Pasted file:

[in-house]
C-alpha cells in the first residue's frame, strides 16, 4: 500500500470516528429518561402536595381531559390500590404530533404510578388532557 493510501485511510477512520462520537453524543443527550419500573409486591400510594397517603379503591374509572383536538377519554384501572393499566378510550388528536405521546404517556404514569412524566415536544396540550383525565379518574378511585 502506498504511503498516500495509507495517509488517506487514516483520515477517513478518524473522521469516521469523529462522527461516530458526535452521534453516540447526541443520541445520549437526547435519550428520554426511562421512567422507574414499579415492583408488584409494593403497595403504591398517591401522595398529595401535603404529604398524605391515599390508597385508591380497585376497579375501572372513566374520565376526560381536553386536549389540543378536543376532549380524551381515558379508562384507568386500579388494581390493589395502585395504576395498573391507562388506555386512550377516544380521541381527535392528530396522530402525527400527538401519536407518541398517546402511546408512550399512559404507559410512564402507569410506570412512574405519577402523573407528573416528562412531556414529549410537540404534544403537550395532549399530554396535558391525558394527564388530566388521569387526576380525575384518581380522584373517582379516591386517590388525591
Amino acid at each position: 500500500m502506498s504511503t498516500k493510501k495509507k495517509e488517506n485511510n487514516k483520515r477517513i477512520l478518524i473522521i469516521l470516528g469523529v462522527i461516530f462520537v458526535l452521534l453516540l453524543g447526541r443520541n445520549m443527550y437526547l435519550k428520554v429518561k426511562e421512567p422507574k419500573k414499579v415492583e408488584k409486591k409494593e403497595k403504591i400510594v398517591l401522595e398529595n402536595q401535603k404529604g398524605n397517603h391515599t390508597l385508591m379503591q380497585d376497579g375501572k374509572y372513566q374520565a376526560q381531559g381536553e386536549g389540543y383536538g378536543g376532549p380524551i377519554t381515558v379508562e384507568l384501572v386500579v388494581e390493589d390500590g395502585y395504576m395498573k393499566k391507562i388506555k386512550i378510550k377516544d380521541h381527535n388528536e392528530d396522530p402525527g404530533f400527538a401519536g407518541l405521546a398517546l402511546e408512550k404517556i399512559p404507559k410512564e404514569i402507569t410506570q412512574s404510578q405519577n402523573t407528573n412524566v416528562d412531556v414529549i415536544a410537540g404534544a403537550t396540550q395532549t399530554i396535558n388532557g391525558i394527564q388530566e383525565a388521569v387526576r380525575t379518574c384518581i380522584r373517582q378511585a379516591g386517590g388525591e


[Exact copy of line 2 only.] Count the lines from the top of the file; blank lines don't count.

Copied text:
C-alpha cells in the first residue's frame, strides 16, 4: 500500500470516528429518561402536595381531559390500590404530533404510578388532557 493510501485511510477512520462520537453524543443527550419500573409486591400510594397517603379503591374509572383536538377519554384501572393499566378510550388528536405521546404517556404514569412524566415536544396540550383525565379518574378511585 502506498504511503498516500495509507495517509488517506487514516483520515477517513478518524473522521469516521469523529462522527461516530458526535452521534453516540447526541443520541445520549437526547435519550428520554426511562421512567422507574414499579415492583408488584409494593403497595403504591398517591401522595398529595401535603404529604398524605391515599390508597385508591380497585376497579375501572372513566374520565376526560381536553386536549389540543378536543376532549380524551381515558379508562384507568386500579388494581390493589395502585395504576395498573391507562388506555386512550377516544380521541381527535392528530396522530402525527400527538401519536407518541398517546402511546408512550399512559404507559410512564402507569410506570412512574405519577402523573407528573416528562412531556414529549410537540404534544403537550395532549399530554396535558391525558394527564388530566388521569387526576380525575384518581380522584373517582379516591386517590388525591